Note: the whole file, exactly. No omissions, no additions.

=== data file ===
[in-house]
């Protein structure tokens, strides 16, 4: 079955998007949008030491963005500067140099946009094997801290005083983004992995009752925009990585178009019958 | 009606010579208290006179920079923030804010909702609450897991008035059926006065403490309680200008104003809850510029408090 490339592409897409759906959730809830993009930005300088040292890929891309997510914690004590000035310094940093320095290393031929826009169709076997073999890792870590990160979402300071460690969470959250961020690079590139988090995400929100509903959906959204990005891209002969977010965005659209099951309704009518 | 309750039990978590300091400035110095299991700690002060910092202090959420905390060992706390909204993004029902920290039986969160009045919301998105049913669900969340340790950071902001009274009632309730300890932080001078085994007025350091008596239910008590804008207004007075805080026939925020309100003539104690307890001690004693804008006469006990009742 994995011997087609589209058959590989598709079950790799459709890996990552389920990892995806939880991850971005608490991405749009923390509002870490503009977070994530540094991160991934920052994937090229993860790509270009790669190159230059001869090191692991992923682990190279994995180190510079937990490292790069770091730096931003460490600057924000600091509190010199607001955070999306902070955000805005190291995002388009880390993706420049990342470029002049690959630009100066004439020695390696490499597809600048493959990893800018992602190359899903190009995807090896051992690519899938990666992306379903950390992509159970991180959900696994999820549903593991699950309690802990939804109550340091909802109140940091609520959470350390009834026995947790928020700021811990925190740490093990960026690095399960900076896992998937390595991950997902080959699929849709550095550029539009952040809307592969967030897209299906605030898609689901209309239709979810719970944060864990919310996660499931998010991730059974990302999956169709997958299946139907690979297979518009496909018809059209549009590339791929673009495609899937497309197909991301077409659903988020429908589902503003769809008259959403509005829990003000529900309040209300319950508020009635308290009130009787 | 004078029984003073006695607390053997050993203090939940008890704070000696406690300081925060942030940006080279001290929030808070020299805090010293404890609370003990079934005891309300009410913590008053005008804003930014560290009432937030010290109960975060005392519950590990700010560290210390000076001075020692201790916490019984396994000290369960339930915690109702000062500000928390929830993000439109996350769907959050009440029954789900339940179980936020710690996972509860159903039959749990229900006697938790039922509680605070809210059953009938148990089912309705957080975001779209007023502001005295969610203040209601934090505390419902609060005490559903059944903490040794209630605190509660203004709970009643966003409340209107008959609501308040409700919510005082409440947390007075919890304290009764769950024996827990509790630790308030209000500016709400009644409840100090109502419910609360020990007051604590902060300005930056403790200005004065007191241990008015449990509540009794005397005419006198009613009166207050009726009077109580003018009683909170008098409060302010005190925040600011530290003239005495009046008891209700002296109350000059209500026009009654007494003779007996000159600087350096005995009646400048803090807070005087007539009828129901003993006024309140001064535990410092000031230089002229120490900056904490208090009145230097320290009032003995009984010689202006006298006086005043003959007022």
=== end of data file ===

[in-house]
């Protein structure tokens, strides 16, 4: 079955998007949008030491963005500067140099946009094997801290005083983004992995009752925009990585178009019958 | 009606010579208290006179920079923030804010909702609450897991008035059926006065403490309680200008104003809850510029408090 490339592409897409759906959730809830993009930005300088040292890929891309997510914690004590000035310094940093320095290393031929826009169709076997073999890792870590990160979402300071460690969470959250961020690079590139988090995400929100509903959906959204990005891209002969977010965005659209099951309704009518 | 309750039990978590300091400035110095299991700690002060910092202090959420905390060992706390909204993004029902920290039986969160009045919301998105049913669900969340340790950071902001009274009632309730300890932080001078085994007025350091008596239910008590804008207004007075805080026939925020309100003539104690307890001690004693804008006469006990009742 994995011997087609589209058959590989598709079950790799459709890996990552389920990892995806939880991850971005608490991405749009923390509002870490503009977070994530540094991160991934920052994937090229993860790509270009790669190159230059001869090191692991992923682990190279994995180190510079937990490292790069770091730096931003460490600057924000600091509190010199607001955070999306902070955000805005190291995002388009880390993706420049990342470029002049690959630009100066004439020695390696490499597809600048493959990893800018992602190359899903190009995807090896051992690519899938990666992306379903950390992509159970991180959900696994999820549903593991699950309690802990939804109550340091909802109140940091609520959470350390009834026995947790928020700021811990925190740490093990960026690095399960900076896992998937390595991950997902080959699929849709550095550029539009952040809307592969967030897209299906605030898609689901209309239709979810719970944060864990919310996660499931998010991730059974990302999956169709997958299946139907690979297979518009496909018809059209549009590339791929673009495609899937497309197909991301077409659903988020429908589902503003769809008259959403509005829990003000529900309040209300319950508020009635308290009130009787 | 004078029984003073006695607390053997050993203090939940008890704070000696406690300081925060942030940006080279001290929030808070020299805090010293404890609370003990079934005891309300009410913590008053005008804003930014560290009432937030010290109960975060005392519950590990700010560290210390000076001075020692201790916490019984396994000290369960339930915690109702000062500000928390929830993000439109996350769907959050009440029954789900339940179980936020710690996972509860159903039959749990229900006697938790039922509680605070809210059953009938148990089912309705957080975001779209007023502001005295969610203040209601934090505390419902609060005490559903059944903490040794209630605190509660203004709970009643966003409340209107008959609501308040409700919510005082409440947390007075919890304290009764769950024996827990509790630790308030209000500016709400009644409840100090109502419910609360020990007051604590902060300005930056403790200005004065007191241990008015449990509540009794005397005419006198009613009166207050009726009077109580003018009683909170008098409060302010005190925040600011530290003239005495009046008891209700002296109350000059209500026009009654007494003779007996000159600087350096005995009646400048803090807070005087007539009828129901003993006024309140001064535990410092000031230089002229120490900056904490208090009145230097320290009032003995009984010689202006006298006086005043003959007022």